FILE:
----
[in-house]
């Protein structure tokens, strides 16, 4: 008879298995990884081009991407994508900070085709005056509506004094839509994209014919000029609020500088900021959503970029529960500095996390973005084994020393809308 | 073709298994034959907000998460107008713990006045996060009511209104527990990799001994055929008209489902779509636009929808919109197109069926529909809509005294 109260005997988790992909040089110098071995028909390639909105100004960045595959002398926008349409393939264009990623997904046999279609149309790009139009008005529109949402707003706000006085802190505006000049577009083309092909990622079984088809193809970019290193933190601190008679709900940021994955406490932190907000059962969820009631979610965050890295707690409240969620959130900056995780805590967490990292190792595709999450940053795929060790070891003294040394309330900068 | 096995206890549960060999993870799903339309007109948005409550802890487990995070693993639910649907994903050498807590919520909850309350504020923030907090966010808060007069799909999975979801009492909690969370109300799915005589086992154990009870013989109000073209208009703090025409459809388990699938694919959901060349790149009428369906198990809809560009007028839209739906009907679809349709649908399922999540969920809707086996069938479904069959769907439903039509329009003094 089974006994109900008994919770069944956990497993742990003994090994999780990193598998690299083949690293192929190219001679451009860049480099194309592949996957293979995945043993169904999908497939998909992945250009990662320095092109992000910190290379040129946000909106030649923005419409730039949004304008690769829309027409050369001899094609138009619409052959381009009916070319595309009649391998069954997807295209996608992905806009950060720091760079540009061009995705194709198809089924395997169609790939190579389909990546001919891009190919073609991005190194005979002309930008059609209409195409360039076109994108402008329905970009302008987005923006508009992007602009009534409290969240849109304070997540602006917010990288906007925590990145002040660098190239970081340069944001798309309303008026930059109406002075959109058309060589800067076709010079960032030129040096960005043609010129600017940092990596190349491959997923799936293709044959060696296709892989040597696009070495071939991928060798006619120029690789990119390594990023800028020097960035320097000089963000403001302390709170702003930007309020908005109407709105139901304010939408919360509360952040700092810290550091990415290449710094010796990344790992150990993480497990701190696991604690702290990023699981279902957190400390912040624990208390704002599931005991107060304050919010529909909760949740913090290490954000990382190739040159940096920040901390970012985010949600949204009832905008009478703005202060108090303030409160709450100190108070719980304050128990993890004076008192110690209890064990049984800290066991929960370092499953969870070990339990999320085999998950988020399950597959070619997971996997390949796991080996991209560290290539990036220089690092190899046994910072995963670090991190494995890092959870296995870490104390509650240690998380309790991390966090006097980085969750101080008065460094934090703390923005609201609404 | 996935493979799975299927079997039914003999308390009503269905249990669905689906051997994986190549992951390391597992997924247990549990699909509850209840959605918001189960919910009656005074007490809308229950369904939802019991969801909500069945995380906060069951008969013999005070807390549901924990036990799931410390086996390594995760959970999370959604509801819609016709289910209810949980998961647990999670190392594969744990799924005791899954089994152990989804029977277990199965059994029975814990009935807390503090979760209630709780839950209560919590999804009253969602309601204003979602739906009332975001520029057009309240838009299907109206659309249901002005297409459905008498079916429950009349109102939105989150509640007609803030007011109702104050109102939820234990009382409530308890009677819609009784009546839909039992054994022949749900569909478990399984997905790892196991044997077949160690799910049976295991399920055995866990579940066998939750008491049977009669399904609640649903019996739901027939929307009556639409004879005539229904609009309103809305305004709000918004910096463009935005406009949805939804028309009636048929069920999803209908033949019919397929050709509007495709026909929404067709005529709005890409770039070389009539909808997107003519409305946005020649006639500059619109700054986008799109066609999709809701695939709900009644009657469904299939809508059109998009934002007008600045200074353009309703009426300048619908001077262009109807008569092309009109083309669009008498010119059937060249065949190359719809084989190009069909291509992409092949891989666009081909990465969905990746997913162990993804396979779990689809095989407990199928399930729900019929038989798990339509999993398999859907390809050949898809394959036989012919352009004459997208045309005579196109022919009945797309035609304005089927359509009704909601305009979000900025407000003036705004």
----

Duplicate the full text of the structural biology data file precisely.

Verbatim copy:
[in-house]
């Protein structure tokens, strides 16, 4: 008879298995990884081009991407994508900070085709005056509506004094839509994209014919000029609020500088900021959503970029529960500095996390973005084994020393809308 | 073709298994034959907000998460107008713990006045996060009511209104527990990799001994055929008209489902779509636009929808919109197109069926529909809509005294 109260005997988790992909040089110098071995028909390639909105100004960045595959002398926008349409393939264009990623997904046999279609149309790009139009008005529109949402707003706000006085802190505006000049577009083309092909990622079984088809193809970019290193933190601190008679709900940021994955406490932190907000059962969820009631979610965050890295707690409240969620959130900056995780805590967490990292190792595709999450940053795929060790070891003294040394309330900068 | 096995206890549960060999993870799903339309007109948005409550802890487990995070693993639910649907994903050498807590919520909850309350504020923030907090966010808060007069799909999975979801009492909690969370109300799915005589086992154990009870013989109000073209208009703090025409459809388990699938694919959901060349790149009428369906198990809809560009007028839209739906009907679809349709649908399922999540969920809707086996069938479904069959769907439903039509329009003094 089974006994109900008994919770069944956990497993742990003994090994999780990193598998690299083949690293192929190219001679451009860049480099194309592949996957293979995945043993169904999908497939998909992945250009990662320095092109992000910190290379040129946000909106030649923005419409730039949004304008690769829309027409050369001899094609138009619409052959381009009916070319595309009649391998069954997807295209996608992905806009950060720091760079540009061009995705194709198809089924395997169609790939190579389909990546001919891009190919073609991005190194005979002309930008059609209409195409360039076109994108402008329905970009302008987005923006508009992007602009009534409290969240849109304070997540602006917010990288906007925590990145002040660098190239970081340069944001798309309303008026930059109406002075959109058309060589800067076709010079960032030129040096960005043609010129600017940092990596190349491959997923799936293709044959060696296709892989040597696009070495071939991928060798006619120029690789990119390594990023800028020097960035320097000089963000403001302390709170702003930007309020908005109407709105139901304010939408919360509360952040700092810290550091990415290449710094010796990344790992150990993480497990701190696991604690702290990023699981279902957190400390912040624990208390704002599931005991107060304050919010529909909760949740913090290490954000990382190739040159940096920040901390970012985010949600949204009832905008009478703005202060108090303030409160709450100190108070719980304050128990993890004076008192110690209890064990049984800290066991929960370092499953969870070990339990999320085999998950988020399950597959070619997971996997390949796991080996991209560290290539990036220089690092190899046994910072995963670090991190494995890092959870296995870490104390509650240690998380309790991390966090006097980085969750101080008065460094934090703390923005609201609404 | 996935493979799975299927079997039914003999308390009503269905249990669905689906051997994986190549992951390391597992997924247990549990699909509850209840959605918001189960919910009656005074007490809308229950369904939802019991969801909500069945995380906060069951008969013999005070807390549901924990036990799931410390086996390594995760959970999370959604509801819609016709289910209810949980998961647990999670190392594969744990799924005791899954089994152990989804029977277990199965059994029975814990009935807390503090979760209630709780839950209560919590999804009253969602309601204003979602739906009332975001520029057009309240838009299907109206659309249901002005297409459905008498079916429950009349109102939105989150509640007609803030007011109702104050109102939820234990009382409530308890009677819609009784009546839909039992054994022949749900569909478990399984997905790892196991044997077949160690799910049976295991399920055995866990579940066998939750008491049977009669399904609640649903019996739901027939929307009556639409004879005539229904609009309103809305305004709000918004910096463009935005406009949805939804028309009636048929069920999803209908033949019919397929050709509007495709026909929404067709005529709005890409770039070389009539909808997107003519409305946005020649006639500059619109700054986008799109066609999709809701695939709900009644009657469904299939809508059109998009934002007008600045200074353009309703009426300048619908001077262009109807008569092309009109083309669009008498010119059937060249065949190359719809084989190009069909291509992409092949891989666009081909990465969905990746997913162990993804396979779990689809095989407990199928399930729900019929038989798990339509999993398999859907390809050949898809394959036989012919352009004459997208045309005579196109022919009945797309035609304005089927359509009704909601305009979000900025407000003036705004």